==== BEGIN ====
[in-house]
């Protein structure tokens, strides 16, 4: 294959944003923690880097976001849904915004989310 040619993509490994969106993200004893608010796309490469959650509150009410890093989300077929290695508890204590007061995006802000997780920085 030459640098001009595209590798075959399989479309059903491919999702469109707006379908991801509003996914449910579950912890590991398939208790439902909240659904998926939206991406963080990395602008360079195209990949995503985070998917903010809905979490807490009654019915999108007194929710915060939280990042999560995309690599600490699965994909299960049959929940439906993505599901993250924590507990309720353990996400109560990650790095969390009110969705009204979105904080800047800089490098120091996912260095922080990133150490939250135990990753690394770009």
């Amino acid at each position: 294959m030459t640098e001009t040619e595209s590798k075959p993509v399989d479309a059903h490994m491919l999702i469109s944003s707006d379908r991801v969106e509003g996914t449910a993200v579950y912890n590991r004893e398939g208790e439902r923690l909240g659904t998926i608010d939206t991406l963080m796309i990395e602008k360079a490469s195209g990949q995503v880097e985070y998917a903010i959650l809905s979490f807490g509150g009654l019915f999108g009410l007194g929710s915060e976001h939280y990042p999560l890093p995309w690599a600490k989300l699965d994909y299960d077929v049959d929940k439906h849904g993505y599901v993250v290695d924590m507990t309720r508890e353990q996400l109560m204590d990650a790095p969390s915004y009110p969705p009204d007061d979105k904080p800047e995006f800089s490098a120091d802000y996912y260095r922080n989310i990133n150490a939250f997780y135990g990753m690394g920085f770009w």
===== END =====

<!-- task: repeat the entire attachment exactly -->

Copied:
[in-house]
């Protein structure tokens, strides 16, 4: 294959944003923690880097976001849904915004989310 040619993509490994969106993200004893608010796309490469959650509150009410890093989300077929290695508890204590007061995006802000997780920085 030459640098001009595209590798075959399989479309059903491919999702469109707006379908991801509003996914449910579950912890590991398939208790439902909240659904998926939206991406963080990395602008360079195209990949995503985070998917903010809905979490807490009654019915999108007194929710915060939280990042999560995309690599600490699965994909299960049959929940439906993505599901993250924590507990309720353990996400109560990650790095969390009110969705009204979105904080800047800089490098120091996912260095922080990133150490939250135990990753690394770009």
């Amino acid at each position: 294959m030459t640098e001009t040619e595209s590798k075959p993509v399989d479309a059903h490994m491919l999702i469109s944003s707006d379908r991801v969106e509003g996914t449910a993200v579950y912890n590991r004893e398939g208790e439902r923690l909240g659904t998926i608010d939206t991406l963080m796309i990395e602008k360079a490469s195209g990949q995503v880097e985070y998917a903010i959650l809905s979490f807490g509150g009654l019915f999108g009410l007194g929710s915060e976001h939280y990042p999560l890093p995309w690599a600490k989300l699965d994909y299960d077929v049959d929940k439906h849904g993505y599901v993250v290695d924590m507990t309720r508890e353990q996400l109560m204590d990650a790095p969390s915004y009110p969705p009204d007061d979105k904080p800047e995006f800089s490098a120091d802000y996912y260095r922080n989310i990133n150490a939250f997780y135990g990753m690394g920085f770009w």